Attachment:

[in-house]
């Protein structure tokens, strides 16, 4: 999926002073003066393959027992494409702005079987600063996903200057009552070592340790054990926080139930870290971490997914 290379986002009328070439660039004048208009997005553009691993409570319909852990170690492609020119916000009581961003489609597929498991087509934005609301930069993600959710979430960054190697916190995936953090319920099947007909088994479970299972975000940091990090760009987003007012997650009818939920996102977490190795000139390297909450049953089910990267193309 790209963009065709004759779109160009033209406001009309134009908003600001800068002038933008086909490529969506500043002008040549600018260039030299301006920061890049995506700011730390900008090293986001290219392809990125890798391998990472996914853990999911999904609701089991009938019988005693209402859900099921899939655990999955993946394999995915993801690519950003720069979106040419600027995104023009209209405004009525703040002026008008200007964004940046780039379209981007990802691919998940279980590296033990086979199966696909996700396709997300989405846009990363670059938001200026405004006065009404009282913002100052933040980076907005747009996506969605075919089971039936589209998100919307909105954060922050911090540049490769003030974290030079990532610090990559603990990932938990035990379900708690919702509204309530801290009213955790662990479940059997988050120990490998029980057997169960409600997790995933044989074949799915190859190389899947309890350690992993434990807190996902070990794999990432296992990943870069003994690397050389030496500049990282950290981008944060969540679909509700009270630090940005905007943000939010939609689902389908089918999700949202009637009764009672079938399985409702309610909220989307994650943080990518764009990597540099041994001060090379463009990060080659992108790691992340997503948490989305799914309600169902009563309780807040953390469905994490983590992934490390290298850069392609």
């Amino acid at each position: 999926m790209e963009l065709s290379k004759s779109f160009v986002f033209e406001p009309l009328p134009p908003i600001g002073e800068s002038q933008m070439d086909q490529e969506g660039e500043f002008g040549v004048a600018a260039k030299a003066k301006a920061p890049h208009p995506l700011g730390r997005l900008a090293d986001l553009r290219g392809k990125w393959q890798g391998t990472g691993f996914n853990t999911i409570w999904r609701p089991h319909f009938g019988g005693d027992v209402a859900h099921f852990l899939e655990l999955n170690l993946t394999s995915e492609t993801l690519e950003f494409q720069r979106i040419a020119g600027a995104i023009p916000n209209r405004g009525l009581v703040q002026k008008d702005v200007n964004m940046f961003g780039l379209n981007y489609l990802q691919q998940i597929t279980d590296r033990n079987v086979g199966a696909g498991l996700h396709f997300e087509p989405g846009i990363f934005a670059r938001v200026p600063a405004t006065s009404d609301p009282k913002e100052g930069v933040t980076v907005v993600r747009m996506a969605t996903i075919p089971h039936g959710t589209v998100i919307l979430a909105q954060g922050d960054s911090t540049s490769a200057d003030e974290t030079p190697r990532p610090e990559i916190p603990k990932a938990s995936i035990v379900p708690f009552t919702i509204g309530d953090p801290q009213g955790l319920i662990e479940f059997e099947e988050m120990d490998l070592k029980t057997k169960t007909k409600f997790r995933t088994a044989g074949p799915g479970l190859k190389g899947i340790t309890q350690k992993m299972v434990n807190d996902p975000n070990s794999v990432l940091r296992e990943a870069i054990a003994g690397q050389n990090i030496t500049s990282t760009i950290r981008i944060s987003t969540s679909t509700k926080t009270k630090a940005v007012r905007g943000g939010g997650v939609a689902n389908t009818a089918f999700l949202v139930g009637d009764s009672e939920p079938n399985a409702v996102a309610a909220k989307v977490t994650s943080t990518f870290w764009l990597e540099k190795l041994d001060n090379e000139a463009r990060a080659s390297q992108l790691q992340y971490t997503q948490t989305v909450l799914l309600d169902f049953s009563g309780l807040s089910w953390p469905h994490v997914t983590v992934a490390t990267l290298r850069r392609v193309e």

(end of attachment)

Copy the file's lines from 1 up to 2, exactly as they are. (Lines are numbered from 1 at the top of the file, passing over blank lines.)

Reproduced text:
[in-house]
């Protein structure tokens, strides 16, 4: 999926002073003066393959027992494409702005079987600063996903200057009552070592340790054990926080139930870290971490997914 290379986002009328070439660039004048208009997005553009691993409570319909852990170690492609020119916000009581961003489609597929498991087509934005609301930069993600959710979430960054190697916190995936953090319920099947007909088994479970299972975000940091990090760009987003007012997650009818939920996102977490190795000139390297909450049953089910990267193309 790209963009065709004759779109160009033209406001009309134009908003600001800068002038933008086909490529969506500043002008040549600018260039030299301006920061890049995506700011730390900008090293986001290219392809990125890798391998990472996914853990999911999904609701089991009938019988005693209402859900099921899939655990999955993946394999995915993801690519950003720069979106040419600027995104023009209209405004009525703040002026008008200007964004940046780039379209981007990802691919998940279980590296033990086979199966696909996700396709997300989405846009990363670059938001200026405004006065009404009282913002100052933040980076907005747009996506969605075919089971039936589209998100919307909105954060922050911090540049490769003030974290030079990532610090990559603990990932938990035990379900708690919702509204309530801290009213955790662990479940059997988050120990490998029980057997169960409600997790995933044989074949799915190859190389899947309890350690992993434990807190996902070990794999990432296992990943870069003994690397050389030496500049990282950290981008944060969540679909509700009270630090940005905007943000939010939609689902389908089918999700949202009637009764009672079938399985409702309610909220989307994650943080990518764009990597540099041994001060090379463009990060080659992108790691992340997503948490989305799914309600169902009563309780807040953390469905994490983590992934490390290298850069392609």